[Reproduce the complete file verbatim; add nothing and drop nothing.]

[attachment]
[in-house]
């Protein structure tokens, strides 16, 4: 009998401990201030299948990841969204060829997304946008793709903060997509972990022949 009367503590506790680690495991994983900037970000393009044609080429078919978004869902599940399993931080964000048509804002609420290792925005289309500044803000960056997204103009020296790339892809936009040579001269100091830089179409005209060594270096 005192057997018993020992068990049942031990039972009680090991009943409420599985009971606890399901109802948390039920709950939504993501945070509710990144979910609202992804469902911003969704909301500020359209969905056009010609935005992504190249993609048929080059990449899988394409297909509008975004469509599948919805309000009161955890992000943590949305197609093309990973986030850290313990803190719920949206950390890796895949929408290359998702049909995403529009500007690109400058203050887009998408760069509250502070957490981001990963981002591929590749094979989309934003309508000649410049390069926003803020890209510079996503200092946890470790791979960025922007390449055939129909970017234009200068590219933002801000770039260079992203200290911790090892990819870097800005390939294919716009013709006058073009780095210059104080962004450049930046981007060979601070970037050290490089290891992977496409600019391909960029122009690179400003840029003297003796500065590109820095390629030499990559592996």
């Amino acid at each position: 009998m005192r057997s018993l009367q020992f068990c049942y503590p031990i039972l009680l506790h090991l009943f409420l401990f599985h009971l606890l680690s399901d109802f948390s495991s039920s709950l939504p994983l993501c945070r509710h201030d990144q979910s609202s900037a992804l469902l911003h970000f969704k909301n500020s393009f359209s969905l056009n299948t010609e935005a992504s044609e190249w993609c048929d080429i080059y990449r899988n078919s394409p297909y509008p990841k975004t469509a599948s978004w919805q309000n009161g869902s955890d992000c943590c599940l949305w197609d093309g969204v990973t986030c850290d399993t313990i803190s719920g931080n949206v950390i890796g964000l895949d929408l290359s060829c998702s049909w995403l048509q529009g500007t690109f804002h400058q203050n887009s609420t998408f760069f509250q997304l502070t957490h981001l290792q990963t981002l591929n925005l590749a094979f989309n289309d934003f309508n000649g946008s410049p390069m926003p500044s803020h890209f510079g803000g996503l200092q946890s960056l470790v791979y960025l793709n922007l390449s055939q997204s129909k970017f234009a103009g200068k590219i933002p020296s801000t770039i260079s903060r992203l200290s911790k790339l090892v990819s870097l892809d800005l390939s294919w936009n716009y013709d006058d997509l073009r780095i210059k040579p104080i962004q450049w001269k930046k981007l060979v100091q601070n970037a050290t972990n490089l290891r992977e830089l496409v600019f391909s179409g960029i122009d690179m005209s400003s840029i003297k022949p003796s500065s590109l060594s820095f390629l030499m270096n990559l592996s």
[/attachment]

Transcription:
[in-house]
């Protein structure tokens, strides 16, 4: 009998401990201030299948990841969204060829997304946008793709903060997509972990022949 009367503590506790680690495991994983900037970000393009044609080429078919978004869902599940399993931080964000048509804002609420290792925005289309500044803000960056997204103009020296790339892809936009040579001269100091830089179409005209060594270096 005192057997018993020992068990049942031990039972009680090991009943409420599985009971606890399901109802948390039920709950939504993501945070509710990144979910609202992804469902911003969704909301500020359209969905056009010609935005992504190249993609048929080059990449899988394409297909509008975004469509599948919805309000009161955890992000943590949305197609093309990973986030850290313990803190719920949206950390890796895949929408290359998702049909995403529009500007690109400058203050887009998408760069509250502070957490981001990963981002591929590749094979989309934003309508000649410049390069926003803020890209510079996503200092946890470790791979960025922007390449055939129909970017234009200068590219933002801000770039260079992203200290911790090892990819870097800005390939294919716009013709006058073009780095210059104080962004450049930046981007060979601070970037050290490089290891992977496409600019391909960029122009690179400003840029003297003796500065590109820095390629030499990559592996």
């Amino acid at each position: 009998m005192r057997s018993l009367q020992f068990c049942y503590p031990i039972l009680l506790h090991l009943f409420l401990f599985h009971l606890l680690s399901d109802f948390s495991s039920s709950l939504p994983l993501c945070r509710h201030d990144q979910s609202s900037a992804l469902l911003h970000f969704k909301n500020s393009f359209s969905l056009n299948t010609e935005a992504s044609e190249w993609c048929d080429i080059y990449r899988n078919s394409p297909y509008p990841k975004t469509a599948s978004w919805q309000n009161g869902s955890d992000c943590c599940l949305w197609d093309g969204v990973t986030c850290d399993t313990i803190s719920g931080n949206v950390i890796g964000l895949d929408l290359s060829c998702s049909w995403l048509q529009g500007t690109f804002h400058q203050n887009s609420t998408f760069f509250q997304l502070t957490h981001l290792q990963t981002l591929n925005l590749a094979f989309n289309d934003f309508n000649g946008s410049p390069m926003p500044s803020h890209f510079g803000g996503l200092q946890s960056l470790v791979y960025l793709n922007l390449s055939q997204s129909k970017f234009a103009g200068k590219i933002p020296s801000t770039i260079s903060r992203l200290s911790k790339l090892v990819s870097l892809d800005l390939s294919w936009n716009y013709d006058d997509l073009r780095i210059k040579p104080i962004q450049w001269k930046k981007l060979v100091q601070n970037a050290t972990n490089l290891r992977e830089l496409v600019f391909s179409g960029i122009d690179m005209s400003s840029i003297k022949p003796s500065s590109l060594s820095f390629l030499m270096n990559l592996s």